Acculturation is a process of social, psychological, and cultural change that stems from the balancing of two cultures while adapting to the prevailing culture of the society. Acculturation is a process in which an individual adopts, acquires and adjusts to a new cultural environment. Individuals of a differing culture try to incorporate themselves into the new more prevalent culture by participating in aspects of the more prevalent culture, such as their traditions, but still hold onto their original cultural values and traditions. The effects of acculturation can be seen at multiple levels in both the devotee of the prevailing culture and those who are assimilating into the culture.At this group level, acculturation often results in changes to culture, religious practices, health care, and other social institutions. There are also significant ramifications on the food, clothing, and language of those becoming introduced to the overarching culture.
At the individual level, the process of acculturation refers to the socialization process by which foreign-born individuals blend the values, customs, norms, cultural attitudes, and behaviors of the overarching host culture. This process has been linked to changes in daily behaviour, as well as numerous changes in psychological and physical well-being. As enculturation is used to describe the process of first-culture learning, acculturation can be thought of as second-culture learning.
Under normal circumstances that are seen commonly in today’s society, the process of acculturation normally occurs over a large span of time throughout a few generations. Physical force can be seen in some instances of acculturation, which can cause it to occur more rapidly, but it is not a main component of the process. More commonly, the process occurs through social pressure or constant exposure to the more prevalent host culture.
Scholars in different disciplines have developed more than 100 different theories of acculturation, but the concept of acculturation has only been studied scientifically since 1918. As it has been approached at different times from the fields of psychology, anthropology, and sociology, numerous theories and definitions have emerged to describe elements of the acculturative process. Despite definitions and evidence that acculturation entails a two-way process of change, research and theory have primarily focused on the adjustments and adaptations made by minorities such as immigrants, refugees, and indigenous people in response to their contact with the dominant majority. Contemporary research has primarily focused on different strategies of acculturation, how variations in acculturation affect individuals, and interventions to make this process easier.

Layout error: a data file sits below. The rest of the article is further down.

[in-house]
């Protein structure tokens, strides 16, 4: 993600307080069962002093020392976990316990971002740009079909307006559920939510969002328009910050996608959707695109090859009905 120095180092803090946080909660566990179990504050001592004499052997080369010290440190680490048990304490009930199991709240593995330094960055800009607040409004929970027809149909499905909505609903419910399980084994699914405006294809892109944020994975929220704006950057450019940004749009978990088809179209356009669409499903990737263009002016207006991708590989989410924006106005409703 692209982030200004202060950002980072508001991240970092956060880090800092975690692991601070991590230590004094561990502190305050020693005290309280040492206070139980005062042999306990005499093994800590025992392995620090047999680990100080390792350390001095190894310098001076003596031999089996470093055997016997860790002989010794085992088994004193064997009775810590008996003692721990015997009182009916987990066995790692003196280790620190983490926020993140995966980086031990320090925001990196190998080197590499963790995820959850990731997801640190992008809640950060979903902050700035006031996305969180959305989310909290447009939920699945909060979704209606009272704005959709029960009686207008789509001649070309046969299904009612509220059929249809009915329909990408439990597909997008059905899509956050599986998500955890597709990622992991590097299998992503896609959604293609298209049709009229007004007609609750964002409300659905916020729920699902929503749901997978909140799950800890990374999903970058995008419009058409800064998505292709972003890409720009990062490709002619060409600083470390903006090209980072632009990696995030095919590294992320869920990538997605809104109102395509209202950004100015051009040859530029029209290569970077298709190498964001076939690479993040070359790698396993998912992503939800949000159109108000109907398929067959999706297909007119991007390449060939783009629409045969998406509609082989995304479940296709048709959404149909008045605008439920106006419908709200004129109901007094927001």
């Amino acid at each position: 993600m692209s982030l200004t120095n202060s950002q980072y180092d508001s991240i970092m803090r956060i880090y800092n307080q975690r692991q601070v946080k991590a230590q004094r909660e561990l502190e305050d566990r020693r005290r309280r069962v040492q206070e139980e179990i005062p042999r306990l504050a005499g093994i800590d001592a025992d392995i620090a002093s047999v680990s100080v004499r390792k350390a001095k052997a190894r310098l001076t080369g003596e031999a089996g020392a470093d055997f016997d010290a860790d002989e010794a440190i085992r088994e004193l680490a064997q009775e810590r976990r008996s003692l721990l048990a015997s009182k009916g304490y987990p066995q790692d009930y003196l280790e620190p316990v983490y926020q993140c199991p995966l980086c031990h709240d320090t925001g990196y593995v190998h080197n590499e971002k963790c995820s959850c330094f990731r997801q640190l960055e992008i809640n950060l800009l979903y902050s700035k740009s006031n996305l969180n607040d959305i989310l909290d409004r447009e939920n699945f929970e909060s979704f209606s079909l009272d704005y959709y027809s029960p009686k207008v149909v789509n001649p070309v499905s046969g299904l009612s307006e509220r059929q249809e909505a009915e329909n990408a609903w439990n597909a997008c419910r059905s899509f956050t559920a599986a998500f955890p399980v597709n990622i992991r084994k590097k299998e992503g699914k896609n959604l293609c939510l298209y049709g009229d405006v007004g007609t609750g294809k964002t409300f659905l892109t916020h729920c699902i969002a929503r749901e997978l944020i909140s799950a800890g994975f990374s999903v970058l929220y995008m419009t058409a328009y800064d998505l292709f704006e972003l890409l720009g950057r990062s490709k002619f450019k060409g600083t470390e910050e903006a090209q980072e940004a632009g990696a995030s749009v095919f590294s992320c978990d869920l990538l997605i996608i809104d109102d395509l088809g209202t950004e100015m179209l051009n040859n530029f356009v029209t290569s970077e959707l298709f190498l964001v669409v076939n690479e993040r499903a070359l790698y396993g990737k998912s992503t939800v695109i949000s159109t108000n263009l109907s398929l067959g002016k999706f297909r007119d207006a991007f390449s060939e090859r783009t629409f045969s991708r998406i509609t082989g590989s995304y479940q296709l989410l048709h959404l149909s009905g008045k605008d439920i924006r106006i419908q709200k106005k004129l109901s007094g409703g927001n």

A process by which the culture of an isolated society changes on contact with a different one.
A process by which a person acquires the culture of the society that they inhabit, starting at birth.
The act of assimilating or the state of being assimilated.
The metabolic conversion of nutrients into tissue.
The absorption of new ideas into an existing cognitive structure.
A sound change process by which the phonetics of a speech segment becomes more like that of another segment in a word (or at a word boundary), so that a change of phoneme occurs.
The adoption, by a minority group, of the customs and attitudes of the dominant culture.
the process of taking in and fully understanding information or ideas
“the assimilation of the knowledge of the Greeks”
the absorption and integration of people, ideas, or culture into a wider society or culture
“the assimilation of Italians into American society”
the absorption and digestion of food or nutrients by the body or any biological system
“nitrate assimilation usually takes place in leaves”
the process of becoming similar to something
“Watson was ready to work for the assimilation of Scots law to English law where he thought it was justified”
the fact of a sound being made more like another in the same or next word
“there are many assimilations and elisions of consonants and vowels”
“when p is preceded by some Latin prefixes, it is doubled because of the assimilation of a consonant, as in ‘apparent’ (ad-parent)”